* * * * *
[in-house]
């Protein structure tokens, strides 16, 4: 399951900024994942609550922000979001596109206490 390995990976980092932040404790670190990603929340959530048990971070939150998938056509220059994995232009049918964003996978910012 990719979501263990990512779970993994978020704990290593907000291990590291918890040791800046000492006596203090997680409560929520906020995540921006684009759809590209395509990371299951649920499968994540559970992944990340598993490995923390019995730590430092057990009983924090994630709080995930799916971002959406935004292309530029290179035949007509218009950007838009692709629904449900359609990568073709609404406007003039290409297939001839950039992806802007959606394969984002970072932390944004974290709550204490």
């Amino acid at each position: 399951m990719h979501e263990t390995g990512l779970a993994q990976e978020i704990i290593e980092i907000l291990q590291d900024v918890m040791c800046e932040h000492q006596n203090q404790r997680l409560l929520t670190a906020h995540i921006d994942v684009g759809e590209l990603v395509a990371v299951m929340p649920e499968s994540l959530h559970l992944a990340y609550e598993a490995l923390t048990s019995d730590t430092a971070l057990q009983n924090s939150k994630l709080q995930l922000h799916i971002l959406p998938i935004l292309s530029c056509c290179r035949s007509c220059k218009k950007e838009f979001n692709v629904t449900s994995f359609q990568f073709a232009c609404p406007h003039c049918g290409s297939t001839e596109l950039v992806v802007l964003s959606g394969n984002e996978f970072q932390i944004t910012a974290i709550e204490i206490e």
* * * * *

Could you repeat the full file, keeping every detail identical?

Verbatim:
[in-house]
């Protein structure tokens, strides 16, 4: 399951900024994942609550922000979001596109206490 390995990976980092932040404790670190990603929340959530048990971070939150998938056509220059994995232009049918964003996978910012 990719979501263990990512779970993994978020704990290593907000291990590291918890040791800046000492006596203090997680409560929520906020995540921006684009759809590209395509990371299951649920499968994540559970992944990340598993490995923390019995730590430092057990009983924090994630709080995930799916971002959406935004292309530029290179035949007509218009950007838009692709629904449900359609990568073709609404406007003039290409297939001839950039992806802007959606394969984002970072932390944004974290709550204490």
């Amino acid at each position: 399951m990719h979501e263990t390995g990512l779970a993994q990976e978020i704990i290593e980092i907000l291990q590291d900024v918890m040791c800046e932040h000492q006596n203090q404790r997680l409560l929520t670190a906020h995540i921006d994942v684009g759809e590209l990603v395509a990371v299951m929340p649920e499968s994540l959530h559970l992944a990340y609550e598993a490995l923390t048990s019995d730590t430092a971070l057990q009983n924090s939150k994630l709080q995930l922000h799916i971002l959406p998938i935004l292309s530029c056509c290179r035949s007509c220059k218009k950007e838009f979001n692709v629904t449900s994995f359609q990568f073709a232009c609404p406007h003039c049918g290409s297939t001839e596109l950039v992806v802007l964003s959606g394969n984002e996978f970072q932390i944004t910012a974290i709550e204490i206490e």